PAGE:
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From the Publisher
Jonathan Lethem, editor
"The most outre science fiction writer of the 20th century has
finally entered the canon," exclaimed "Wired Magazine" upon The
Library of America's May 2007 publication of "Philip K. Dick: Four
Novels of the 1960s," edited by Jonathan Lethem. Now comes a
companion volume collecting five novels that offer a breathtaking
overview of the range of this science-fiction master.
Philip K. Dick (1928-82) was a writer of incandescent imagination
who made and unmade world-systems with ferocious rapidity and
unbridled speculative daring. "The floor joists of the universe,"
he once wrote, "are visible in my novels." "Martian Time-Slip"
(1964) unfolds on a parched and thinly colonized Red Planet where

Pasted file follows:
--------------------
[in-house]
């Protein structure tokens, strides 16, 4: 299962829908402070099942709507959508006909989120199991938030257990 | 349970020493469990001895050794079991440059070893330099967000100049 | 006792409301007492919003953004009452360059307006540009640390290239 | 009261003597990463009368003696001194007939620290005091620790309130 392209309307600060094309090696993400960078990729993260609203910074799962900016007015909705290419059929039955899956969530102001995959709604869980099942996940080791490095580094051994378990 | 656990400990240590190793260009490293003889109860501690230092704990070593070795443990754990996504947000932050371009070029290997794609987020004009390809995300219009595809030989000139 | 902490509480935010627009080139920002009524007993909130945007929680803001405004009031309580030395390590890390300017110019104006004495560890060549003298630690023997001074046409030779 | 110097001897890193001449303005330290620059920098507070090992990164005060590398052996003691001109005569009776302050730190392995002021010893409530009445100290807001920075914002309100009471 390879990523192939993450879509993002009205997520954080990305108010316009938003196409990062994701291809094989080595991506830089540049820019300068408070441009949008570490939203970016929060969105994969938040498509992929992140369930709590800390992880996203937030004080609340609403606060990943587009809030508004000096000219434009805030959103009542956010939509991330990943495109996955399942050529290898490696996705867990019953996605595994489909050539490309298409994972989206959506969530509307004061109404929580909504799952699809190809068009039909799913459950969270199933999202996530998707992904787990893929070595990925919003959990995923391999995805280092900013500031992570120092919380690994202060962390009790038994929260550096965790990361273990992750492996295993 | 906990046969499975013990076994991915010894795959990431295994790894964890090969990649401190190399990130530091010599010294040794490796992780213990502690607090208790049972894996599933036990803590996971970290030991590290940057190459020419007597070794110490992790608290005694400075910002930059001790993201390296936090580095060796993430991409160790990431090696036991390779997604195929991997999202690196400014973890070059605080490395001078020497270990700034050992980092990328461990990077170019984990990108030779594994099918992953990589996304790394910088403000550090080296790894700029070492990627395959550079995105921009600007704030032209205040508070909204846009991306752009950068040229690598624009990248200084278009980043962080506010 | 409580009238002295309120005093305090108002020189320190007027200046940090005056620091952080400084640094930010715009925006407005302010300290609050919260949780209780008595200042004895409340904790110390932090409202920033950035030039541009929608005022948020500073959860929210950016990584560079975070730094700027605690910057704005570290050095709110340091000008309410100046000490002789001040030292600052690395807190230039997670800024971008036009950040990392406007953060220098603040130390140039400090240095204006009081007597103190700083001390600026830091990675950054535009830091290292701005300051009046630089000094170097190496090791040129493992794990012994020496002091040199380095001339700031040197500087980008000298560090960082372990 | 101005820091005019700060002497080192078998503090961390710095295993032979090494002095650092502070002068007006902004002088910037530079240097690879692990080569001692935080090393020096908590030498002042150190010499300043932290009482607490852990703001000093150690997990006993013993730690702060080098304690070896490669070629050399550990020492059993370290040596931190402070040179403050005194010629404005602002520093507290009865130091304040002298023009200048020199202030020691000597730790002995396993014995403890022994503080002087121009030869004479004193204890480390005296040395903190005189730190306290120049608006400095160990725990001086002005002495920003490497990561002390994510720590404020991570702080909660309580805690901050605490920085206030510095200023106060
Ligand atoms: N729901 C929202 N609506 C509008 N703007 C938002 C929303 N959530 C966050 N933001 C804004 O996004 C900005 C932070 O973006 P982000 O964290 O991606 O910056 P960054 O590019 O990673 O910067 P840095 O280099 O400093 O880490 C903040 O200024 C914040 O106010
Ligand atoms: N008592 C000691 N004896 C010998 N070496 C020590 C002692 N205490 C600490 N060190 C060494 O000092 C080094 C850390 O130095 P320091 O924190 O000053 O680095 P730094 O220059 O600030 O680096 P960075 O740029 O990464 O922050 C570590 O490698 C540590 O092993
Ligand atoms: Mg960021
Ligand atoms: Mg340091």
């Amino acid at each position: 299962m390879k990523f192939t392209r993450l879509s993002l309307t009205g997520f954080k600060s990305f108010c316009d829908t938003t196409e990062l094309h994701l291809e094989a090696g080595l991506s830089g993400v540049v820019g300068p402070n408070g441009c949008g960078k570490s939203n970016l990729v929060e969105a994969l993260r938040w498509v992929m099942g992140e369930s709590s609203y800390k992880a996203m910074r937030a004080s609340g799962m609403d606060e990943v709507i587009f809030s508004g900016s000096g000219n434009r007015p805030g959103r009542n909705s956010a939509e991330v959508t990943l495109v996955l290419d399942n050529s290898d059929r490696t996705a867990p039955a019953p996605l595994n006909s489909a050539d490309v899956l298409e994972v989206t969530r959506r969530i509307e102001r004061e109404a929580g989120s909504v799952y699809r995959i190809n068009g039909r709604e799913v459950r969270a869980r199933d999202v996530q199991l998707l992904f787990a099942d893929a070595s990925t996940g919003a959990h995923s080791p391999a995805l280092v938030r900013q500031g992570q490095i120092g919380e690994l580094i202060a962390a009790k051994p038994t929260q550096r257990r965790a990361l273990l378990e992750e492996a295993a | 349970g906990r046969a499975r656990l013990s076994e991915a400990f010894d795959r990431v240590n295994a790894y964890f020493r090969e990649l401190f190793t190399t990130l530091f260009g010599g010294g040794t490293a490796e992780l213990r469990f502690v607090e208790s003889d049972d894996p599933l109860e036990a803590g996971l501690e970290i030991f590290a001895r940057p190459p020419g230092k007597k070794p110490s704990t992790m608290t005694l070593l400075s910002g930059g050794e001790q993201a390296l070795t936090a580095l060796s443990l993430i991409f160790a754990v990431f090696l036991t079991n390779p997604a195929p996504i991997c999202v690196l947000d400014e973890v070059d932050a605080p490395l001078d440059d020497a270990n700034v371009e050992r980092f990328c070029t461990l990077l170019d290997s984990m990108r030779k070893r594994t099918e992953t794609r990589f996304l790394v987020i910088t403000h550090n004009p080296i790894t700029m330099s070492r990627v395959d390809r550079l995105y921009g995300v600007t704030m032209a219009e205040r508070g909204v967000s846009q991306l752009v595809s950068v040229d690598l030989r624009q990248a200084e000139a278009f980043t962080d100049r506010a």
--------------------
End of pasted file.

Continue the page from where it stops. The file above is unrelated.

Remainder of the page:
schizophrenia is a contagion and the unscrupulous seek to profit
from a troubled child's time-fracturing visions. "Dr. Bloodmoney,
or How We Got Along After the Bomb" (1965) chronicles the
deeply-interwoven stories of a multi-racial community of survivors,
including the scientist who may have been responsible for World War
III. Famous, among other reasons, for a therapy session involving a
talking taxicab, "Now Wait for Last Year" (1966) explores the
effects of JJ-180, a hallucinogen that alters not only perception,
but reality. In "Flow My Tears, the Policeman Said "(1974), a
television star seeks to unravel a mystery that has left him
stripped of his identity. "A Scanner Darkly" (1977), the basis for
the 2006 film, envisions a drug-addled world in which a narcotics
officer's tenuous hold on sanity is strained by his new
surveillance assignment: himself. Mixing metaphysics and madness,
phantasmagoric visions of a post-nuclear world and invading
extraterrestrial authoritarians, and all-too-real evocations of the
drugged-out America of the 70s, Dick's work remains exhilarating
and unsettling in equal measure.